Republican David Winney has withdrawn from the GOP primary for Colorado secretary of state and thrown his support behind Mesa County Clerk Tina Peters, her campaign announced Monday.
The first-time candidate from Colorado Springs, who launched a campaign to challenge Democratic Secretary of State Jena Griswold's bid for reelection last summer, said Friday he instead plans to run in a the primary against El Paso County County Commissioner Cami Bremer, a candidate for reelection to a second term on the five-member board.
Winney, a Marine veteran and information technology professional, announced the move Friday night at Fervent Church in Colorado Springs, where he shared the stage with Peters.
“After much prayer and consideration with all involved, I firmly believe that Tina Peters is the very best candidate to support for Colorado secretary of state to replace Jena Griswold," Winney said in a message to supporters.
"After hearing Tina address everyone on a nationwide conference call, it completely erased any doubt," he added. "I have confirmed to many that I am fully convinced she IS the one! We multiply the positive effects and strength of this state if we both win different positions at the state & county levels.”
Bremer, whose husband, Eli, is a Republican candidate for the U.S. Senate, hadn't had an opponent from either major party until Winney declared his candidacy in the county race.
"The voters in Commissioner District 5 deserve to have an experienced and proven leader who will fight against the onslaught of attacks being forced upon local government," she told Colorado Politics in an emailed statement. "I am proud of my record of accomplishments and understand the real world impacts of each decision. I am not someone just seeking a title and jumping around from race to race; instead I am focused on fighting every day for the families within El Paso County, and I hope I am entrusted to continue that fight for the things my constituents expect from their local government--public safety, economic recovery and vitality, public-private collaboration, and efficient, strategic and transparent use of tax dollars."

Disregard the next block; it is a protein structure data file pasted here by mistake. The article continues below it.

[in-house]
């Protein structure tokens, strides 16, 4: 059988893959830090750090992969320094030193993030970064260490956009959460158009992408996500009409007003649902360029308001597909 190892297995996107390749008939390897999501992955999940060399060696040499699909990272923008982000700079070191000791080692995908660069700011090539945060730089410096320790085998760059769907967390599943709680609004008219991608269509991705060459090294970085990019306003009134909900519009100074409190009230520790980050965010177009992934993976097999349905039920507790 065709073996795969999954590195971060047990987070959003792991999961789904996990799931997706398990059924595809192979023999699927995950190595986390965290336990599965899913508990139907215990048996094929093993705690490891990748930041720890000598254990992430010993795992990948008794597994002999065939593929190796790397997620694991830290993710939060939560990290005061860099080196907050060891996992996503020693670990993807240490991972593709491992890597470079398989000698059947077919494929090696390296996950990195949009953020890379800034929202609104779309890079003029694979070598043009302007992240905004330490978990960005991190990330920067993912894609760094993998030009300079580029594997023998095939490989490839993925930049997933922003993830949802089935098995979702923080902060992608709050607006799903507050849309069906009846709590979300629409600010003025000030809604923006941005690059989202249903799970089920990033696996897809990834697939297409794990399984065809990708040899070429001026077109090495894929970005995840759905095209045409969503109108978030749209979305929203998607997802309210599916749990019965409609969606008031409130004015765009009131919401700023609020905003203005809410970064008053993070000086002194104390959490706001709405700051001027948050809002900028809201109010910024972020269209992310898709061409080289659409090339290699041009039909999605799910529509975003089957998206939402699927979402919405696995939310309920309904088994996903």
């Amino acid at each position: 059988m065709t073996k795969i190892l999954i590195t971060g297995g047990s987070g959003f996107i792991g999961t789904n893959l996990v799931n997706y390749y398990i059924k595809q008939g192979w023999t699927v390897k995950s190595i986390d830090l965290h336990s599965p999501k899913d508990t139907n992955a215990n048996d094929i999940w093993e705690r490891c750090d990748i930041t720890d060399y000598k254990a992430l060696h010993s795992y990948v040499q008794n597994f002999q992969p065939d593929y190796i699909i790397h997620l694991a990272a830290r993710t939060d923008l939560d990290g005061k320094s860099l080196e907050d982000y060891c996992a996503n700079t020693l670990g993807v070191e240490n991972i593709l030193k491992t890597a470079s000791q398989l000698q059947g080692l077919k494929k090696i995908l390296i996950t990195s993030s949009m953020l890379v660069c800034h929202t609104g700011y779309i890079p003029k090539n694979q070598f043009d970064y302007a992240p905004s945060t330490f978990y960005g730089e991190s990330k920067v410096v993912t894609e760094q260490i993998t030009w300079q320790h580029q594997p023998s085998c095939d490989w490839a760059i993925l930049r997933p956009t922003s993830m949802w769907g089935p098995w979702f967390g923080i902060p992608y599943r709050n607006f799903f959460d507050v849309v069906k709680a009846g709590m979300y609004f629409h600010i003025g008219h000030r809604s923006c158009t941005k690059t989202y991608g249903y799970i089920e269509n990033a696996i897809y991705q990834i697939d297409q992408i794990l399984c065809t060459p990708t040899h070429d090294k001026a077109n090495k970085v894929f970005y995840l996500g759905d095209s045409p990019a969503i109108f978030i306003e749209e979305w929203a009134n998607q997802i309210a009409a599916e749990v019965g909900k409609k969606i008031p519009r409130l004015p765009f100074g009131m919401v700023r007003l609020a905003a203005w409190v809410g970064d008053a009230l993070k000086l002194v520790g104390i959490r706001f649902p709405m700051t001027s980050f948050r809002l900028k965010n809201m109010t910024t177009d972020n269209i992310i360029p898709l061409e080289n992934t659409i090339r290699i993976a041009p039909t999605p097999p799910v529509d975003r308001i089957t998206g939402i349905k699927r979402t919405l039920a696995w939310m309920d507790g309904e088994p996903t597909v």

Peters, the target of numerous state and federal investigations surrounding an alleged election equipment security breach, welcomed Winney's endorsement. In a release, a spokeswoman described the backing of her former rival as evidence that "the conservative forces within Colorado’s Republican Party are coalescing" around her campaign.
Former Jefferson County Clerk Pam Anderson and economic development specialist Mike O'Donnell remain in the GOP primary for secretary of state, which will be decided on June 28. Candidates should know by mid-April whether they've qualified for the primary ballot.
Winney had struggled to raise money in the secretary of state's race, reporting just over $3,625 in contributions through the end of the year and $1,607 on hand. That compares to the $50,000 O'Donnell loaned his campaign through the most recent reporting period and just short of $50,000 raised by Anderson, which included a $10,000 loan. He finished the quarter with about $40,000 in the bank, and she reported starting the year with $45,000.
Griswold, who is unopposed for the Democratic nomination for a second term, has raised more than $1.6 million and had about $1.4 million on hand at the end of the most recent quarter.
In a statement, Peters heaped praise on Winney, who shares her focus on unfounded claims that the 2020 election was stolen from former President Donald Trump.
"He is a patriot and every Republican voter owes him a debt for recognizing months ago that Jena Griswold cannot remain as secretary of state," Peters said. "The thinking people of Colorado need confidence that our voting process going forward is transparent and that Griswold no longer has her thumb on the scales of our elections."
Last fall, Griswold successfully sued to prevent Peters from overseeing Mesa County's off-year election based on allegations she helped unauthorized people gain access to voting equipment and software.
Peters maintains that she hasn't broken any laws and instead has been trying to unearth evidence of voter fraud, though computer experts say her claims are largely based on misunderstandings about how computer systems work.
Her campaign said the growing number of investigations targeting her — including criminal probes mounted by the FBI, a local grand jury and the Mesa County district attorney, as well as campaign finance and ethics investigations — are actually "unethical, politically-motivated personal and legal attacks against Peters, in retaliation for Peters preserving 2020 elections voter data" after she witnessed "suspicious procedures" in routine software updates.
Editor's note: This story has been updated with a comment from El Paso County Commissioner Cami Bremer.